U GENERAL Riah Phiyega
U GENERAL Riah Phiyega

Mpofu grills police boss on Marikana

By Naledi Mailula Time of article published Jun 7, 2013

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Pretoria - Lawyer Dali Mpofu finished weeks of cross-examination of national police commissioner Riah Phiyega at the Farlam Commission of Inquiry on Thursday.

While Phiyega had hoped it would be her last day at the commission, sitting in Centurion, its chairman, retired judge Ian Farlam, told her she would have to appear again next week to be cross-examined by another lawyer.

This would be followed by her re-examination by Ishmael Semenya, who is appearing for the police.

The commission is investigating the circumstances surrounding the deaths of 44 people - including 34 at the hands of the police - during strike-related violence at Lonmin's platinum mine in Marikana last year.

Mpofu, who represents the miners who were wounded and arrested in the violence, accused Phiyega of being deceitful in accepting her commanders' reasons why the police plan resulted in deaths.

He said she had also failed to properly investigate claims that the police planted weapons on some of the miners after shooting them.

“The South African public deserves a national commissioner who'll satisfy them in proving that the weapons were planted by her subordinates,” he said.

Phiyega dismissed the criticism as invalid. “I did an investigation, of which I acquired expert advice,” she said.

She told the commission one of the experts she appointed to investigate was a top detective, and that she had accepted his report.

Mpofu said the wounded miners were lucky to have survived. He said the police had tried to murder them when they shot at them.

“You insensitively described the incident as the best of responsible policing,” he said.

He told the commission two of Phiyega's predecessors had been removed from office for issues far less serious than the deaths of 34 people.

Mpofu accused Phiyega of giving her blessing to the implementation of stage three of the police's plan, at a time when the police had a false perception of the matter at hand.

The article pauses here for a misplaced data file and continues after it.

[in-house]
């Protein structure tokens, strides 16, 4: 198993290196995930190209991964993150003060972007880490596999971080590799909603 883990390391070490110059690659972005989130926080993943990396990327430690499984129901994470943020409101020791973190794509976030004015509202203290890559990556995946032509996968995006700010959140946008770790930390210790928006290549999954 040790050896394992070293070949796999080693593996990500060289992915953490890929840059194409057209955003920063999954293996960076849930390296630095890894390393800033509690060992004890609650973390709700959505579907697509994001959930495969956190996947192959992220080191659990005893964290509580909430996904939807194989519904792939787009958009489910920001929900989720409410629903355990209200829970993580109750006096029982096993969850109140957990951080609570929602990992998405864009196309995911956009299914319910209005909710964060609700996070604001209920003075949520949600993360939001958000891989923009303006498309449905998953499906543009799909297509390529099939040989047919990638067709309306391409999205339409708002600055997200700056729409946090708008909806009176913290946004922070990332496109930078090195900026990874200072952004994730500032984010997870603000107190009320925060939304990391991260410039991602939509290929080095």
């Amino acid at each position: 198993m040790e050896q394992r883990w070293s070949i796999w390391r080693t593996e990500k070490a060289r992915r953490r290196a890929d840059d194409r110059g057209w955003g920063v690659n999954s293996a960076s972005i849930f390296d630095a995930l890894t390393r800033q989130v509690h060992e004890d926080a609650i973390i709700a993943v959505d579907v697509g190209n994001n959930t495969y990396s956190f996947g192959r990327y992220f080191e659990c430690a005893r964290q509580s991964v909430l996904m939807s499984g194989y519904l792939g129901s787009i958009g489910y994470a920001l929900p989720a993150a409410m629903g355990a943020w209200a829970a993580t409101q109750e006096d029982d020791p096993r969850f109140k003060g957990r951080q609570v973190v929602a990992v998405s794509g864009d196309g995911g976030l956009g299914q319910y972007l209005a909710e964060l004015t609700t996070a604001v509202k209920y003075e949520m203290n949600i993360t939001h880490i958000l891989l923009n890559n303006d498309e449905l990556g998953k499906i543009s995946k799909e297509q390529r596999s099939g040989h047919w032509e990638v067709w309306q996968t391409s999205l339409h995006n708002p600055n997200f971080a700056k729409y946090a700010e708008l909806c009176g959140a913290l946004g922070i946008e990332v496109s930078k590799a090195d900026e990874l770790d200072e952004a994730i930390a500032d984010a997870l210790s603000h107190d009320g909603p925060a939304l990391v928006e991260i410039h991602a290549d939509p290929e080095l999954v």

Earlier, Mpofu told the commission the police had been unable to roll out a suitable plan as they did not have the right diagnosis for the problem.

“If I can prove at the end that there was a series of misdiagnosis of the situation, then the police's plan was doomed to fail,” he said.

He submitted that the police had not appropriately addressed the situation as they had believed the unrest was largely associated with union rivalry. Workers were also demanding higher wages.

He and Phiyega spent a large amount of time debating at what point the police were informed of the underlying wage issues associated with the strike.

Phiyega said she knew there was a matter regarding R12 500. “Whether it was a wage dispute or anything, I don't know,” she said.

Mpofu asked her whether she believed the unrest was a wage-related matter in which criminal activity had surfaced.

He referred her to a statement by ANC deputy president Cyril Ramaphosa, whose company Shanduka owns shares in Lonmin, in which he acknowledged having sent an email to Lonmin the day before the fatal police shooting.

“The terrible events that have unfolded cannot be described as a labour dispute. They are plainly dastardly criminal and must be characterised as such,” Ramaphosa wrote.

“In line with this characterisation, there needs to be concomitant action to address the situation.”

Mpofu said this was sent the day Mineral Resources Minister Susan Shabangu labelled the matter a labour dispute.

President Jacob Zuma later described the situation in a manner that suggested it was a hybrid of labour and crime.

Phiyega said the police had viewed the matter as a law and order issue when they went to Marikana.

Mpofu said he was pursuing the angle that there was a campaign to characterise it as solely criminal, because Police Minister Nathi Mthethwa had said maximum force could be used only if this was the case.

During his cross-examination, Mpofu also accused Phiyega of failing to apologise for the incidents in Marikana.

“You haven't said sorry. All you have said is that you never said that you are not sorry,” he said.

The commission resume on Friday, with the testimony of Major-General William Mpembe. - Sapa

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